Focus on mid-level managers retention – Business Daily
One often observes a great amount of hassle and concern pertaining to hiring executive management in firms across East Africa. Widely distributed notices of such vacancies flood social media and job boards. Highly visible interview panels, institution-wide barazas, and employee feedback forms heighten the recruitment e efforts.
Then, upon retaining the executive, press releases go out and the industry applauds the firm on their selection.
Business media personalities critique the choice. At the board of directors’ level, as long as competent proven executive leadership exists in the firm, then the board often does not interrogate hiring and promotion tactics for mid-level management. Tragically though, middle managers frequently hold the biggest leadership sway over organisational productivity.
In a surprising new study that quantifies the power of mid-level managers in impacting tangible results even considering the effects of good higher-level executives, Soledad Giardili, Kamalini Ramdas, and Jonathan Williams use 14 years of manufacturing plant data to pinpoint seven percent swings in productivity that can be attributed solely to specific middle managers.
But further, when replacing the lowest performing 25th percentile managers with top performing 75th percentile managers, then production time to manufacture products can reduce by a staggering 30 percent, thus dramatically boosting productivity and efficiency.
These robust findings show that institutions must not idly tolerate mediocre managers and therefore must rigorously incorporate meaningful rather than token management training, manager rotation, coaching, peer mentoring, and employee engagement surveys, all while empowering departmental proactiveness and risk-taking.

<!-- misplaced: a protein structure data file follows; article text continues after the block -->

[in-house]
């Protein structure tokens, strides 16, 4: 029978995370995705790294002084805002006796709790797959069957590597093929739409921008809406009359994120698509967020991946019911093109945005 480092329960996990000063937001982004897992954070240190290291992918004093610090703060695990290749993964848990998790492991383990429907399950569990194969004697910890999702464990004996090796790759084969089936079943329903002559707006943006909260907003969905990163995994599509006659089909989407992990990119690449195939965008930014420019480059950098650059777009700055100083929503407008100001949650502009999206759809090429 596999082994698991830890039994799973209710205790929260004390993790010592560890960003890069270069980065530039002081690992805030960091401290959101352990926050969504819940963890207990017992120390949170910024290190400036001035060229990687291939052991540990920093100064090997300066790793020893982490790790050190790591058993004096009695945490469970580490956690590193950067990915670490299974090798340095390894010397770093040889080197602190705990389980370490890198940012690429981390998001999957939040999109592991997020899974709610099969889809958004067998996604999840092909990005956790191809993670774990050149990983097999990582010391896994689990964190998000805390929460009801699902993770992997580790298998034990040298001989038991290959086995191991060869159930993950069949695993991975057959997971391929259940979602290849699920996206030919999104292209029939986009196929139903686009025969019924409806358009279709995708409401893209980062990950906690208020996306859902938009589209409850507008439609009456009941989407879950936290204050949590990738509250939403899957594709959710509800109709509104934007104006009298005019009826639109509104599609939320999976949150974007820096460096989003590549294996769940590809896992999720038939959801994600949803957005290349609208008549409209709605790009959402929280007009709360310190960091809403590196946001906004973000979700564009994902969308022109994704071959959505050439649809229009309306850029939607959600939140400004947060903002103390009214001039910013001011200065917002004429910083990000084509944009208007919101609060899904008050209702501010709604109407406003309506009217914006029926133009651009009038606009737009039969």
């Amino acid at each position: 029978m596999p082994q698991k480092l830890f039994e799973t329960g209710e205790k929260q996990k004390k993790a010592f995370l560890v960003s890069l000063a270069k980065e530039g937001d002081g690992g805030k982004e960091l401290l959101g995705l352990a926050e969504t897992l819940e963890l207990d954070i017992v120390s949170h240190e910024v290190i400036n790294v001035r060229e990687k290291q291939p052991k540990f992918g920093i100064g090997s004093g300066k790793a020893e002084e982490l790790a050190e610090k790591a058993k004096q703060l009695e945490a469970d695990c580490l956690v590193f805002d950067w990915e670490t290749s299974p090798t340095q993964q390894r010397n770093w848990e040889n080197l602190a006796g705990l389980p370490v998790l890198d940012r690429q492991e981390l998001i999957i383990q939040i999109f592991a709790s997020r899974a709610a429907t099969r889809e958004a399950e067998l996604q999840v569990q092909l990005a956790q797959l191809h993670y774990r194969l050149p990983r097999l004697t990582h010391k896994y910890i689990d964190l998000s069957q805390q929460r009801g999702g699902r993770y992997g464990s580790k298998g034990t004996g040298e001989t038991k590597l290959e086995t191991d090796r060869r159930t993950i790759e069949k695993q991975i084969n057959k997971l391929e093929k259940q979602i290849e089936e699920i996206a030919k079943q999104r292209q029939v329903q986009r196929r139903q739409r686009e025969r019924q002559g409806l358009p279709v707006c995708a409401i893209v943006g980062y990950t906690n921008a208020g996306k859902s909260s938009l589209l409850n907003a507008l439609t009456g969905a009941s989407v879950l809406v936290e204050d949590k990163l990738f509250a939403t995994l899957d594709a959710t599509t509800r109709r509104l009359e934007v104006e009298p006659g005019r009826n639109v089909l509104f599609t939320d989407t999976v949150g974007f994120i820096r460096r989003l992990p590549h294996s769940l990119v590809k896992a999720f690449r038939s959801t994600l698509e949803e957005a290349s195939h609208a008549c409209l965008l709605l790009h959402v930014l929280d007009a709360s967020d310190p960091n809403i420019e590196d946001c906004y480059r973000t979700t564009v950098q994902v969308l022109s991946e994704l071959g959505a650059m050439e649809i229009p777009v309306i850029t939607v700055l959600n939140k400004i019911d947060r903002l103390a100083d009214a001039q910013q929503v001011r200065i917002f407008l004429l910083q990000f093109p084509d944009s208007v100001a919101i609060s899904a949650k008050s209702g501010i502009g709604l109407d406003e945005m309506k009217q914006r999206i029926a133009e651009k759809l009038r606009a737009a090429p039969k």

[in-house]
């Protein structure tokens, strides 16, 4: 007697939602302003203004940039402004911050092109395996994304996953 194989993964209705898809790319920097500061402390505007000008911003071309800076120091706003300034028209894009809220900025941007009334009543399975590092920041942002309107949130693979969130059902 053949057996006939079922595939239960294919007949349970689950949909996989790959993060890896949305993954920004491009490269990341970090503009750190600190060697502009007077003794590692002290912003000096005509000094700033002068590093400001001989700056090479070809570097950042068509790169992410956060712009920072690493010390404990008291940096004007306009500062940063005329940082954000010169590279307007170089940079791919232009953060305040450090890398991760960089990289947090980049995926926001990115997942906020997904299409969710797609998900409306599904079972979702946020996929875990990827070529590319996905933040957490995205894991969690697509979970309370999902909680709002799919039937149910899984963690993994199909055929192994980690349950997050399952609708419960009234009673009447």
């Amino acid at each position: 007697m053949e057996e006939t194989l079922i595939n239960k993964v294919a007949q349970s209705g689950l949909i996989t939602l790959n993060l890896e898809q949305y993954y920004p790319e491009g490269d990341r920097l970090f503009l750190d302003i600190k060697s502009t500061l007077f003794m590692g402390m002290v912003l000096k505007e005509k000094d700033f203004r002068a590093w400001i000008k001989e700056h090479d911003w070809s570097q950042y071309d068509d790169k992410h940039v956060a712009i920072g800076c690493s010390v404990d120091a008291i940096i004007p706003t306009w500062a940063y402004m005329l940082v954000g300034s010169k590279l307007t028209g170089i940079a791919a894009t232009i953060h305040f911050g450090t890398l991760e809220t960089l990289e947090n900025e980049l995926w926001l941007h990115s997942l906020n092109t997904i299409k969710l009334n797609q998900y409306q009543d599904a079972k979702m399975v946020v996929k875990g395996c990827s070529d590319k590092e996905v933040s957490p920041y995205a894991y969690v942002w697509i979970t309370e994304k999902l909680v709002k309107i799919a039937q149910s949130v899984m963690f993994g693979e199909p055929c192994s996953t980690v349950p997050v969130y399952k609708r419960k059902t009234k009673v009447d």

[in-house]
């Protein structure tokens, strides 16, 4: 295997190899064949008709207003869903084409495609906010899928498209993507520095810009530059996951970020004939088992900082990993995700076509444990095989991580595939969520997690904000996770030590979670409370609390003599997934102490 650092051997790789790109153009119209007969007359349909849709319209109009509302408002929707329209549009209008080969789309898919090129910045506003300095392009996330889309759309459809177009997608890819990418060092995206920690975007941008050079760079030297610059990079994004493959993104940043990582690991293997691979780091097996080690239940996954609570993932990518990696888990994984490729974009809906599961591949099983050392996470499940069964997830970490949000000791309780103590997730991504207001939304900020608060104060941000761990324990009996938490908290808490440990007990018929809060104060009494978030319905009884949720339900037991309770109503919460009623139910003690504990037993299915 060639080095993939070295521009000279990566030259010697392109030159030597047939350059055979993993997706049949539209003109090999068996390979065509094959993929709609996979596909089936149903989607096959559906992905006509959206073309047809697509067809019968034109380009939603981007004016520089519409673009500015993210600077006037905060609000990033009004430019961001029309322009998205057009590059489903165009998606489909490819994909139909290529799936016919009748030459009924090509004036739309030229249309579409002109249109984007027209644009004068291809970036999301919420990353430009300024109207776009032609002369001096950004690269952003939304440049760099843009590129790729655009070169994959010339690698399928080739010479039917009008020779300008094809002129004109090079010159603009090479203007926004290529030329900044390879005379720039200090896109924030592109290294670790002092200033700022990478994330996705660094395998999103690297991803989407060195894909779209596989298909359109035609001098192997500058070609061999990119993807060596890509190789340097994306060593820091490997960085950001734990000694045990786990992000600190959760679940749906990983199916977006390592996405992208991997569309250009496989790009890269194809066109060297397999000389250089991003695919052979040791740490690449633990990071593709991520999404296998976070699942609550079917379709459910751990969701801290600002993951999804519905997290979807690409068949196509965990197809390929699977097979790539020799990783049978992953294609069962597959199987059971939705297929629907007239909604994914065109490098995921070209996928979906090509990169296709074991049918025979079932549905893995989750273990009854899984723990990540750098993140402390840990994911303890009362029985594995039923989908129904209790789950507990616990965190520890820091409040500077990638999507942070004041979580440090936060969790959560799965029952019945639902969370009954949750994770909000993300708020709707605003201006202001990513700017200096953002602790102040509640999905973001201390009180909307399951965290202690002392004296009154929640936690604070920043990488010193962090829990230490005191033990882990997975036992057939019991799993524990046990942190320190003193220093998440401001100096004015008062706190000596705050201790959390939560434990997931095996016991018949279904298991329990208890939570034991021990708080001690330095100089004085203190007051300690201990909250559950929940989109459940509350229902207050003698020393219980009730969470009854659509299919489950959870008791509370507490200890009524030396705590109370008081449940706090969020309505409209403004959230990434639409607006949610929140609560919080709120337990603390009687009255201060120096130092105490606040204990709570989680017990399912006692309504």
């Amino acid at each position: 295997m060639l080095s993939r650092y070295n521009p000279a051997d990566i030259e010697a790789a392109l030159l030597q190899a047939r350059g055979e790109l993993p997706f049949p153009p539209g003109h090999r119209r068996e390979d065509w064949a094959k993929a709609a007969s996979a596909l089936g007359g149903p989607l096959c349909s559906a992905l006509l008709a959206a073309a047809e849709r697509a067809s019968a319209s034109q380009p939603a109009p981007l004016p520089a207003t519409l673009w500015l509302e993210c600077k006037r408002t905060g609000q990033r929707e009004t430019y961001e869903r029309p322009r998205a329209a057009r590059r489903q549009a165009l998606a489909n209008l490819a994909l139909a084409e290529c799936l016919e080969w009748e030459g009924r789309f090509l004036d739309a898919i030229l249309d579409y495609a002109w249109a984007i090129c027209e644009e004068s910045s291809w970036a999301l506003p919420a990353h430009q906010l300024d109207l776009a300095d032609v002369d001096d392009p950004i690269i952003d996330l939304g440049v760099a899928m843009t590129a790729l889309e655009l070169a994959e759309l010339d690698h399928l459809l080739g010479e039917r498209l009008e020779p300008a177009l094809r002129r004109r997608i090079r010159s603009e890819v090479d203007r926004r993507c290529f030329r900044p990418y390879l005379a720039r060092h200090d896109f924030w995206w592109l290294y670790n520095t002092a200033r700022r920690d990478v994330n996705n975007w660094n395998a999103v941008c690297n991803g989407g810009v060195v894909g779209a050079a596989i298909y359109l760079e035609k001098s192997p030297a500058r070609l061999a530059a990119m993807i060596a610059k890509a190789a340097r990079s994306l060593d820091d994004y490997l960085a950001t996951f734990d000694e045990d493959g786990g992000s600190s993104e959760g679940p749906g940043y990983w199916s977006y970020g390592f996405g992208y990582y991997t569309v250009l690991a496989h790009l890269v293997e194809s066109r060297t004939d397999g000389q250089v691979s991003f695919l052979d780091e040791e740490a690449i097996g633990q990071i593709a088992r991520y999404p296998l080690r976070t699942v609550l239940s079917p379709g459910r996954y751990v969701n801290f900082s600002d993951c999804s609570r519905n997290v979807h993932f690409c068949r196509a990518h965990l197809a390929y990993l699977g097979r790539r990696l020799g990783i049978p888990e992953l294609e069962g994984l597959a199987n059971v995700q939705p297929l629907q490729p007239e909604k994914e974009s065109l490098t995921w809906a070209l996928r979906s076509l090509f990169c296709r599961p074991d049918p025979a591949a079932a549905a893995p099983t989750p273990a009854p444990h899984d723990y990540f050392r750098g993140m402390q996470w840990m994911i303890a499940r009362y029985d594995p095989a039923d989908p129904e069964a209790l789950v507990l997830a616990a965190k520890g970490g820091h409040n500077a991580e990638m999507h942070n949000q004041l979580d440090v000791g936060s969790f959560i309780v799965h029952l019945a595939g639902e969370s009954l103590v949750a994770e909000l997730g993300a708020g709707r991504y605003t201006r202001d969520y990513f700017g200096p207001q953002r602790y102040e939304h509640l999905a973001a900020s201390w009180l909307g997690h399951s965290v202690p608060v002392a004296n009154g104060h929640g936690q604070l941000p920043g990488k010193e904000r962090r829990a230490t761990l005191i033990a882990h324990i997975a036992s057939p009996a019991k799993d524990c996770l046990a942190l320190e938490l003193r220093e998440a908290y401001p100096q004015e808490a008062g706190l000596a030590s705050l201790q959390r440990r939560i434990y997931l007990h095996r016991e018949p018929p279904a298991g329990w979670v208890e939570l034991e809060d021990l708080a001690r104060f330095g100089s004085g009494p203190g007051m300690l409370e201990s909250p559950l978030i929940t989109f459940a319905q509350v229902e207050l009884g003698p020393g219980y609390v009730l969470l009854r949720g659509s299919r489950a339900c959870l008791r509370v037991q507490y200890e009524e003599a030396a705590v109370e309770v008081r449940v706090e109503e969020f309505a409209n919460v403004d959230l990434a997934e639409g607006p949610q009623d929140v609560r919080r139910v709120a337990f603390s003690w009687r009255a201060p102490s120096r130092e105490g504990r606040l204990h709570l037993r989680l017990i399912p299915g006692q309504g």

Additionally, Soledad Giardili and team find that newer managers perform worse then established supervisors with longer organisational tenure. So, frequently bringing in new outside managers rather than training and promoting from within fails to meet firms’ performance expectations in the short term.
But many intermediary managers get stuck and flounder in their positions. Lawrence Peter and Raymond Hull’s ‘Peter’s Principle’ demonstrates that in workers’ career projections, one obtains promotion after promotion through an organisation’s hierarchy until they finally hit their ceiling of incompetence.
The authors argue that institutions, upon realising a job position is outsized compared to someone’s skill sets, look the other way and hope for improved future performance if that same employee had good results in prior lower positions.
Disappointingly, firms frequently do not investigate whether a current high performer’s skill set would actually fit in a new higher-level position.
Organisations get fooled with a past performance bias whereby previous skills needed in a particular job are not necessarily transferred to a different higher competency position. So, employees keep advancing until they reach a career pinnacle that exists beyond where their occupation should have peaked.
Then in tracking performance, if organisations fail to take mid-level manager leadership into consideration, biases for and against top executives and individual line employees can form that fail to tell the full picture.
As examples, individual line staff may find peering above micromanaging, lack of transactional instruction, inadequate inspiration, and laissez faire decision making, among others too difficult to navigate through and then their performance suffers. Inasmuch, that regular cadre of worker can get overly blamed for performance challenges.
Simultaneously, an executive can be congratulated and extolled on the virtues and value of their leadership when, in reality without looking at the intermediate managers under their command, they sometimes hold little influence over actual outcomes besides promoting the right mid-level supervisor.
In short, let us champion and prioritise the recruitment, retention, capacity building, and promotion of mid-level managers who can hold the often overlooked integral piece of firm performance.